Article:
96% of the companies surveyed by Mazars within “The Future of Audit” report say they are favourable to the use of new auditing technologies by auditors
‘Listening’ is the skill that comes out most often as respondents’ ‘number one’ when discussing auditors’ social skills (33%)
In Romania, only 7% of businesses used internet-connected devices or IoT (The Internet of Things) systems in the last year, according to Eurostat
Recently, Mazars, the international audit, tax and advisory firm, released the results of a double-blind survey which was conducted by Edelman Intelligence. The purpose of the survey was to identify the perceptions and needs of various companies within the industry when it comes to audit and their current statutory auditors. In a recent material, we discussed about Romania’s audit market and its future growth, as well as the four myths that every audit professional wishes to dispel.
This time, we want to move the focus on another factor that auditors are keen on finding out – in a time of rapid change, how will the future of audit will look like? Technology is often viewed as the way to improve any and all aspects of business because it saves time and improves audit quality. At present, audit technology skills are hard to find, but when companies meet an audit firm where auditors combine a risk appetite with technology appetite, they are reassured and want to know more about how the people use technology to test, experiment and deliver better quality audits.
Readjusting the audit function in a digital world
The rise of cloud computing, big data and analytics enabled and further intensified the success of collective intelligence, at a time when audit firms and multidisciplinary firms lacked the structural resources to gather it. With organizations rapidly moving into mobilization of resources, integrating technologies and search for providers, financial services companies anticipated this need for innovation and augmented their services to include Technology and Digital Consulting.
According to our study, an overwhelming 96% of respondents welcome the use of technology in the audit process. Technology saves time and improves audit quality every day. Using robotic process automation (RPA), for instance, means you remove manual risk error and make procedures identical, which speeds everything up and improves the rigour of the process. That gives auditors more time to add quality judgements, trust and expertise to the statements – leading to a reinforced audit opinion.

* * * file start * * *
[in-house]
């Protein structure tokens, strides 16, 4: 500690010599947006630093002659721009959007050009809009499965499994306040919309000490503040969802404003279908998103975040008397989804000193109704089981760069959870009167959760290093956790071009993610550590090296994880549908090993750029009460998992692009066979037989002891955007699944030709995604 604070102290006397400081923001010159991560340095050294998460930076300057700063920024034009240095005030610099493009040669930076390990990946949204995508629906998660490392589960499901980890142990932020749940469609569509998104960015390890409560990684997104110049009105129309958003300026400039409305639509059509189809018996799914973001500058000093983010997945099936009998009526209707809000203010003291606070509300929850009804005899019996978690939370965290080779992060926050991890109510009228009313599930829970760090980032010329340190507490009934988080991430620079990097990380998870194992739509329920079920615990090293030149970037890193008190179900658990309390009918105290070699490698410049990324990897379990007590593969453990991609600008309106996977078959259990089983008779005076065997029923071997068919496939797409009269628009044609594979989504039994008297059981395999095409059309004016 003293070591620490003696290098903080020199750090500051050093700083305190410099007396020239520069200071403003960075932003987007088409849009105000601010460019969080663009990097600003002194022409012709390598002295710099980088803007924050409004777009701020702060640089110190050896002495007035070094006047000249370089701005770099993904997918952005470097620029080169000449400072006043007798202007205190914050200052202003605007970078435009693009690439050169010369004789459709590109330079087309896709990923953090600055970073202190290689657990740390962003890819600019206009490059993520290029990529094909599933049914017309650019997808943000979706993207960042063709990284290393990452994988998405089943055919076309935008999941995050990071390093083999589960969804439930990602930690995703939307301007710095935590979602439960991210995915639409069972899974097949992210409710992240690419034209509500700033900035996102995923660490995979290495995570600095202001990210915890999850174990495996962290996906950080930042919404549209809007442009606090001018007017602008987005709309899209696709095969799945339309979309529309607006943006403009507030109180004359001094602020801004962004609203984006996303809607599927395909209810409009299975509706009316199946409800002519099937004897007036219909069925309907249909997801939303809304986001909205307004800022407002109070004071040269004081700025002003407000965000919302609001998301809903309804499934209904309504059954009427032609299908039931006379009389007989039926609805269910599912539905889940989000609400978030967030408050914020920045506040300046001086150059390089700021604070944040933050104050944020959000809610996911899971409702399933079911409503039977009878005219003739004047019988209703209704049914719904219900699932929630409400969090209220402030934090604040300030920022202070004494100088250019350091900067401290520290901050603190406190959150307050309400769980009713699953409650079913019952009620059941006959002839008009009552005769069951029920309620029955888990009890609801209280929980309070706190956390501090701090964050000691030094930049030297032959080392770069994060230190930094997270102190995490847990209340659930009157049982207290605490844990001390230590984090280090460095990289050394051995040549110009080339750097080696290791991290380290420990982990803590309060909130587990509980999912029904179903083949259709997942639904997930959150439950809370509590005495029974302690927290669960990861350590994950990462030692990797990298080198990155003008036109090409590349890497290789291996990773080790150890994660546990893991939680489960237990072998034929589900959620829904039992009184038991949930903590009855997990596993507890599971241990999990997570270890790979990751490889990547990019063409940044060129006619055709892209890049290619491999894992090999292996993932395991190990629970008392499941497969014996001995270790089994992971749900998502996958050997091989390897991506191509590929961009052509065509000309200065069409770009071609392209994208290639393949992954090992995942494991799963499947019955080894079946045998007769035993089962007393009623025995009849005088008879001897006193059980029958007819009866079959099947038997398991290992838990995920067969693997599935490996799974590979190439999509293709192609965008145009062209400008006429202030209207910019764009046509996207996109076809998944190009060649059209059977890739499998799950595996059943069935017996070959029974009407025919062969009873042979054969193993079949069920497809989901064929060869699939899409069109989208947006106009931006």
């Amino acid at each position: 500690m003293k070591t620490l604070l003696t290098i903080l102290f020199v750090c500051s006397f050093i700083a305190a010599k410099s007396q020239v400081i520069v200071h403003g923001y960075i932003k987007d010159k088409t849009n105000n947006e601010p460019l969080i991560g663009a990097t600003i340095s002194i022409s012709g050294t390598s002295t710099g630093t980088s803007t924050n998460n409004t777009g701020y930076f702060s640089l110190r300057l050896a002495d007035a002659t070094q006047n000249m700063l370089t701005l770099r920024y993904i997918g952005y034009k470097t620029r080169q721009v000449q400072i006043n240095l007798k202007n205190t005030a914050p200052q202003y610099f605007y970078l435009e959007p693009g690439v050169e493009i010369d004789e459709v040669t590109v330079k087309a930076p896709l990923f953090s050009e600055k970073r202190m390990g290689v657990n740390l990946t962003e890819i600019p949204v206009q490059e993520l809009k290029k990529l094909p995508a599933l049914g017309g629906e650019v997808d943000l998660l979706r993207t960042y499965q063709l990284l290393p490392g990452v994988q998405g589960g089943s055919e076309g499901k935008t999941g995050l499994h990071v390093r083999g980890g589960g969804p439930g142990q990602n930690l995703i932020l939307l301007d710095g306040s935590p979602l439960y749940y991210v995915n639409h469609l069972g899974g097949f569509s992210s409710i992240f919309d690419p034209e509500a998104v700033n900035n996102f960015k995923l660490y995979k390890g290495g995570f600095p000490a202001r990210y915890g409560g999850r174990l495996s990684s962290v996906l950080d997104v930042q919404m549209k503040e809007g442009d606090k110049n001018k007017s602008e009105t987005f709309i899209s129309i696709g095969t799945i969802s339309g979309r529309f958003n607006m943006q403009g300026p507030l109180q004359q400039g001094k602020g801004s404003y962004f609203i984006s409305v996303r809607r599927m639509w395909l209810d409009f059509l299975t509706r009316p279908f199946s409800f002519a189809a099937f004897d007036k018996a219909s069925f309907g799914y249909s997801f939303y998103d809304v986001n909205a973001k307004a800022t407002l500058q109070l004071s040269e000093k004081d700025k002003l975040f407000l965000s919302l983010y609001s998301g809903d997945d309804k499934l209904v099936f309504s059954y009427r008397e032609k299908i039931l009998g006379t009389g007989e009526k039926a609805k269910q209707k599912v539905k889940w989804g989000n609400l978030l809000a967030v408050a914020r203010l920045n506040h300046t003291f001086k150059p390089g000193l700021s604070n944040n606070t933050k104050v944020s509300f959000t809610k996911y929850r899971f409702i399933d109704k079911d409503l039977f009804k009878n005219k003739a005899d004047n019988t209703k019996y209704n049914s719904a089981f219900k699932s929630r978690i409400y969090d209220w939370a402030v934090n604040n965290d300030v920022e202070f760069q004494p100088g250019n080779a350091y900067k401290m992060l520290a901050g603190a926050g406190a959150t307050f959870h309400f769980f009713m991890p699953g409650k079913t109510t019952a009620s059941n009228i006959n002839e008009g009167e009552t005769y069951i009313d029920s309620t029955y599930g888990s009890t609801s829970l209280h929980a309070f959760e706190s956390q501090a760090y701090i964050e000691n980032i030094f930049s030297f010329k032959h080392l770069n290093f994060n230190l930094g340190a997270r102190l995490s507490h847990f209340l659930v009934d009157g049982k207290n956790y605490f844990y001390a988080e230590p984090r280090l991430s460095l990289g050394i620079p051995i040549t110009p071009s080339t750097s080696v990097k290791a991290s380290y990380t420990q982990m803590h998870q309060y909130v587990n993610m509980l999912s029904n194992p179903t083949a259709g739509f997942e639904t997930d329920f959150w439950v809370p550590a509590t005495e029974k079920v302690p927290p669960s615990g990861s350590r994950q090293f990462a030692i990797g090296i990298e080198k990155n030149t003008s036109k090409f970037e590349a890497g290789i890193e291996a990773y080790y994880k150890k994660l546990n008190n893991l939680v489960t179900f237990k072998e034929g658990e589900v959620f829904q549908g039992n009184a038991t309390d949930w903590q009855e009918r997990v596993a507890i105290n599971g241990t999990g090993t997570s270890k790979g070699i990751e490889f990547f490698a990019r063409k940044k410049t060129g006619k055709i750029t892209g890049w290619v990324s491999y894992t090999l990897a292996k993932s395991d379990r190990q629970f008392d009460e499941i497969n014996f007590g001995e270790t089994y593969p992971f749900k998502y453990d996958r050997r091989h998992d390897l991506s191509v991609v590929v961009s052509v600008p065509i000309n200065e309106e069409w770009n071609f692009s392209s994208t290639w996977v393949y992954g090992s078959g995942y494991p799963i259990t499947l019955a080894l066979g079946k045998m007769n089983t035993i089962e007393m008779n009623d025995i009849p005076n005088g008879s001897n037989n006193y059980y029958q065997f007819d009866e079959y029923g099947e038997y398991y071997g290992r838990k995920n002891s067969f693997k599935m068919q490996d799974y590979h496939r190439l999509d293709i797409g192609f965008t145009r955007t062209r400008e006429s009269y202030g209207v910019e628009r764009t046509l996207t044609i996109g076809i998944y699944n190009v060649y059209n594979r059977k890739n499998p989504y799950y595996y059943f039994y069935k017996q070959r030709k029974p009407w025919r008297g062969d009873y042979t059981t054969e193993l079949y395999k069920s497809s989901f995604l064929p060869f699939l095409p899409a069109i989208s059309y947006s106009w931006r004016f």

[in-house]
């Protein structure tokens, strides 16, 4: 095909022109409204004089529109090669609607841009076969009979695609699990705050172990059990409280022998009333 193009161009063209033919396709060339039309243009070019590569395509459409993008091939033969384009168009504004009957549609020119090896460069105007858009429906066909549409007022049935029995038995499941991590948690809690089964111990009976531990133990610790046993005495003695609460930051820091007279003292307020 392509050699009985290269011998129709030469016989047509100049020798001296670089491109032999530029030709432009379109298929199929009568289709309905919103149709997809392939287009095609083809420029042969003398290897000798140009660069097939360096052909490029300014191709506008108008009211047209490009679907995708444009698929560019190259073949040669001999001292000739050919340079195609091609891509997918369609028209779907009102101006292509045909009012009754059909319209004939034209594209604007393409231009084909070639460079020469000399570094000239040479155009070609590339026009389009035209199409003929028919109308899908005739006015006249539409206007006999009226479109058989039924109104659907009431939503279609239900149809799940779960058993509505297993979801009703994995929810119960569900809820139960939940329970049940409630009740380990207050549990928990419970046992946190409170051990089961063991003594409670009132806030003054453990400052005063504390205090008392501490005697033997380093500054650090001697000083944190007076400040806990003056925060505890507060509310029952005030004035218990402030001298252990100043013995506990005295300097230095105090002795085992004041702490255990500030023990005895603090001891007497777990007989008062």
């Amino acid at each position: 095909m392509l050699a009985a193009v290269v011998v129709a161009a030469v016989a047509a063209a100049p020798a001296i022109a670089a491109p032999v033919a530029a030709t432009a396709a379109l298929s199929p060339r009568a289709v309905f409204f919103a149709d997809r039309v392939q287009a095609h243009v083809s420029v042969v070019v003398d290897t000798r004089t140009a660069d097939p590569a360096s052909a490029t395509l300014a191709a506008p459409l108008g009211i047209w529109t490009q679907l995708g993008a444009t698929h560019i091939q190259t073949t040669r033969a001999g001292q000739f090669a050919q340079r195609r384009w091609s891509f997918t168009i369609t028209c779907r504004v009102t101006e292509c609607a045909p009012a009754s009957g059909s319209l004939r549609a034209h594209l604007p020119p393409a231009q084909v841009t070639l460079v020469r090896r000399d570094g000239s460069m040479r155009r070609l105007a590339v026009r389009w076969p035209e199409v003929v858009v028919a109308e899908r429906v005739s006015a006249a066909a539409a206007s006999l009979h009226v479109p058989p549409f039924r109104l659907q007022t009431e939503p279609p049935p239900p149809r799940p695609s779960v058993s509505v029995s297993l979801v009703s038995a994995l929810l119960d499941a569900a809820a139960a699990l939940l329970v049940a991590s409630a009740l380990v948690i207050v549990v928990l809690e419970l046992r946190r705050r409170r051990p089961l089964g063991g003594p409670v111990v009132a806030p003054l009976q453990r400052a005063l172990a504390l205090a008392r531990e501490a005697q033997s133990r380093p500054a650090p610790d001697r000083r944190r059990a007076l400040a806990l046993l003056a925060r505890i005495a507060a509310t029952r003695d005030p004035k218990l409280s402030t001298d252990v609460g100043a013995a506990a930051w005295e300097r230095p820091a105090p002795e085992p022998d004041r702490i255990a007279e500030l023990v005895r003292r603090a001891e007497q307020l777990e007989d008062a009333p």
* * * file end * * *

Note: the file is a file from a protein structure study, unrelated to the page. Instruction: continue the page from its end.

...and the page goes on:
„When we talk about technological developments, we need to take into consideration several main factors that indicate the need for such technologies in audit, like the fast growth of data volume, the switch of corporate models, the move towards automation and the request for a bold approach to audit. While tech is vital to the audit process, our survey revealed that the professionals behind the screens matter more. Audit has been at the core of our expertise for more than 70 years and when it comes to choosing an audit firm, our clients, as well as the respondents of the survey, value the knowledge of the business and the ability to understand the company environment. The audit profession must continue its transformation by exploring three powerful assets: technology, human capital and collective intelligence. This mix is the one making the difference for both clients and the profession.”, mentioned Ella Chilea, Audit Partner, Mazars Romania.
The human touch: the one thing that technology cannot replace
Technology will unquestionably play a greater role in the years ahead, and even though AI is already present in most industries, we are a firm believer that people will be the ones to lead the jobs of the future.
Auditors have a crucial role to play in improving the relevance and quality of audit. Part of an auditor’s evolution is to understand each company on its own – because not every business is the same, replicating an audit like “one size fits all” no longer works. They have to listen. ‘Listening’ is the skill that comes out most often as respondents’ ‘number one’ (33%) – from a list of 20 options. This is followed by ‘agility and flexibility’ (17%). That means the skills that are most often in respondents’ ‘top two’ are human qualities, which technology cannot easily replicate.